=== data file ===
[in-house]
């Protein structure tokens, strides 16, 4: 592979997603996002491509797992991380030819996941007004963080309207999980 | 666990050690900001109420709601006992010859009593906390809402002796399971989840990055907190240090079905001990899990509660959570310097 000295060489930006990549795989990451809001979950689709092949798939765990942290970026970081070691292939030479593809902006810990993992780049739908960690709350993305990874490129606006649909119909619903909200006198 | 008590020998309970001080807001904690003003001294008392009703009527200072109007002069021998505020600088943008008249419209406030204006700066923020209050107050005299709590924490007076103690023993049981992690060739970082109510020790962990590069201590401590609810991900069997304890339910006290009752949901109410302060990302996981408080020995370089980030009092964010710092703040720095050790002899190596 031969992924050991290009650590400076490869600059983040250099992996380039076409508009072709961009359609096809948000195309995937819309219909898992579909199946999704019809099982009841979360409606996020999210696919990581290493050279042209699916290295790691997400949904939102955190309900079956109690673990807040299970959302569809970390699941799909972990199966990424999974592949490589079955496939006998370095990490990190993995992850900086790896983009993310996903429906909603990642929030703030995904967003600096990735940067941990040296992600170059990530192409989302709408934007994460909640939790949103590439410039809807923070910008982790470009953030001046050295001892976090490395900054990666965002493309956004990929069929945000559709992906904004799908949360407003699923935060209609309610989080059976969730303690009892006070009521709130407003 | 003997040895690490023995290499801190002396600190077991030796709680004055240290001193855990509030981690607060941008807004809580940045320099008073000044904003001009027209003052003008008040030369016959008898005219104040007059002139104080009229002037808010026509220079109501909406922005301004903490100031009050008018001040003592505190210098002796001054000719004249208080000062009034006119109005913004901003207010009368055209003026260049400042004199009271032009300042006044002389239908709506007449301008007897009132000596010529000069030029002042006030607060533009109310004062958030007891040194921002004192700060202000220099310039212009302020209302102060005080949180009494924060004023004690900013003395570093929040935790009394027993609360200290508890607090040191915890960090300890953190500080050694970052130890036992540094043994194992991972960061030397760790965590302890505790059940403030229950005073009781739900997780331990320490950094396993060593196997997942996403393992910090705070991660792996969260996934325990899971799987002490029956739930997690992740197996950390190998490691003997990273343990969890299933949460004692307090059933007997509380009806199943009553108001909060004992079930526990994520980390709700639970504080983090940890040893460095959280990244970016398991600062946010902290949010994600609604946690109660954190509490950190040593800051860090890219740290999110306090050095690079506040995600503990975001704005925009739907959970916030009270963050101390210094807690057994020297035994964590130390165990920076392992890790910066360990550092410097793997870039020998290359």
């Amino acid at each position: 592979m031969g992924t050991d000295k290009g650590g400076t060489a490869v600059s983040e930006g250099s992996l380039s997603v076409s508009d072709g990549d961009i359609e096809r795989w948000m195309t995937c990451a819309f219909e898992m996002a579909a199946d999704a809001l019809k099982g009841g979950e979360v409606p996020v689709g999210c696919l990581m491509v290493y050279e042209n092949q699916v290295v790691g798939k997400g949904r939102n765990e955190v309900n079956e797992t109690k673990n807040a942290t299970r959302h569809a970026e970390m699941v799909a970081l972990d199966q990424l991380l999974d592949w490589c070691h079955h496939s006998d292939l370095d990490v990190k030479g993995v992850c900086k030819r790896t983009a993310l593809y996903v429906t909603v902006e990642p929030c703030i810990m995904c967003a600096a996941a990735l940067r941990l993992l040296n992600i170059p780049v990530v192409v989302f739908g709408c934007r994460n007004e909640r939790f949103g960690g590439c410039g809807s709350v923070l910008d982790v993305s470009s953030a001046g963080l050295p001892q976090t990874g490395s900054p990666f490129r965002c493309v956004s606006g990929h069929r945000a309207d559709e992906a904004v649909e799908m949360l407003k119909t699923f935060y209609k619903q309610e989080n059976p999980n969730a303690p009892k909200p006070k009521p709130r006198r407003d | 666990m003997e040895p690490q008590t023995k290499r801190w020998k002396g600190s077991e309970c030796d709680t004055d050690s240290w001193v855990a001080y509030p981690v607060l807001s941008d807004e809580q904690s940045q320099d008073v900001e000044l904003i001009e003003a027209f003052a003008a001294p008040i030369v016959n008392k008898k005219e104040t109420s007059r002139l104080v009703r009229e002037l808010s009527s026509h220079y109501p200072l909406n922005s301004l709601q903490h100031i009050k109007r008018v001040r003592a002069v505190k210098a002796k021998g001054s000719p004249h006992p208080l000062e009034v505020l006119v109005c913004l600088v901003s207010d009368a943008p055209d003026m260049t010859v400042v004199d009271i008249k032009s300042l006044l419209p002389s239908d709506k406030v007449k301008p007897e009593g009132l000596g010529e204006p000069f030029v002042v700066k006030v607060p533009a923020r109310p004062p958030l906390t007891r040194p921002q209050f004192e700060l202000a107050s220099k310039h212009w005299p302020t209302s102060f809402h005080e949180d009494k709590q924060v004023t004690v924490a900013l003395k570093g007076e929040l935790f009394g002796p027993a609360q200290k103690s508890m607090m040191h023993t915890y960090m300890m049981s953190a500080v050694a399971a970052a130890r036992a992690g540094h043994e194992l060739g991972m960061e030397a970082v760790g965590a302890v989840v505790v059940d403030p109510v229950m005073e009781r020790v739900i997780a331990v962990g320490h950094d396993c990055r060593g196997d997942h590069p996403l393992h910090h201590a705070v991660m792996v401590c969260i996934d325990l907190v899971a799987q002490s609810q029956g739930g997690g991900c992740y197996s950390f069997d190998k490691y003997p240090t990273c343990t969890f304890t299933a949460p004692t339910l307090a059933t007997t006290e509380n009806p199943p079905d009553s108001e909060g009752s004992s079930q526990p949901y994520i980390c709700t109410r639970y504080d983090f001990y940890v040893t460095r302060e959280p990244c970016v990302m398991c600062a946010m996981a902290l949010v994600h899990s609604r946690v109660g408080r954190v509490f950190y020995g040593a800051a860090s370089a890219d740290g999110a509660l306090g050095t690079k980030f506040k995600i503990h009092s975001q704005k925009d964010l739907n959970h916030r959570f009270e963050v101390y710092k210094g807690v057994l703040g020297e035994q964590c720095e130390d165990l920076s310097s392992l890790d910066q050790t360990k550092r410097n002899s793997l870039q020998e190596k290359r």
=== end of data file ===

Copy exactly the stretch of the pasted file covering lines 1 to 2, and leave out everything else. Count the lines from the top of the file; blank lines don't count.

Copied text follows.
[in-house]
């Protein structure tokens, strides 16, 4: 592979997603996002491509797992991380030819996941007004963080309207999980 | 666990050690900001109420709601006992010859009593906390809402002796399971989840990055907190240090079905001990899990509660959570310097 000295060489930006990549795989990451809001979950689709092949798939765990942290970026970081070691292939030479593809902006810990993992780049739908960690709350993305990874490129606006649909119909619903909200006198 | 008590020998309970001080807001904690003003001294008392009703009527200072109007002069021998505020600088943008008249419209406030204006700066923020209050107050005299709590924490007076103690023993049981992690060739970082109510020790962990590069201590401590609810991900069997304890339910006290009752949901109410302060990302996981408080020995370089980030009092964010710092703040720095050790002899190596 031969992924050991290009650590400076490869600059983040250099992996380039076409508009072709961009359609096809948000195309995937819309219909898992579909199946999704019809099982009841979360409606996020999210696919990581290493050279042209699916290295790691997400949904939102955190309900079956109690673990807040299970959302569809970390699941799909972990199966990424999974592949490589079955496939006998370095990490990190993995992850900086790896983009993310996903429906909603990642929030703030995904967003600096990735940067941990040296992600170059990530192409989302709408934007994460909640939790949103590439410039809807923070910008982790470009953030001046050295001892976090490395900054990666965002493309956004990929069929945000559709992906904004799908949360407003699923935060209609309610989080059976969730303690009892006070009521709130407003 | 003997040895690490023995290499801190002396600190077991030796709680004055240290001193855990509030981690607060941008807004809580940045320099008073000044904003001009027209003052003008008040030369016959008898005219104040007059002139104080009229002037808010026509220079109501909406922005301004903490100031009050008018001040003592505190210098002796001054000719004249208080000062009034006119109005913004901003207010009368055209003026260049400042004199009271032009300042006044002389239908709506007449301008007897009132000596010529000069030029002042006030607060533009109310004062958030007891040194921002004192700060202000220099310039212009302020209302102060005080949180009494924060004023004690900013003395570093929040935790009394027993609360200290508890607090040191915890960090300890953190500080050694970052130890036992540094043994194992991972960061030397760790965590302890505790059940403030229950005073009781739900997780331990320490950094396993060593196997997942996403393992910090705070991660792996969260996934325990899971799987002490029956739930997690992740197996950390190998490691003997990273343990969890299933949460004692307090059933007997509380009806199943009553108001909060004992079930526990994520980390709700639970504080983090940890040893460095959280990244970016398991600062946010902290949010994600609604946690109660954190509490950190040593800051860090890219740290999110306090050095690079506040995600503990975001704005925009739907959970916030009270963050101390210094807690057994020297035994964590130390165990920076392992890790910066360990550092410097793997870039020998290359």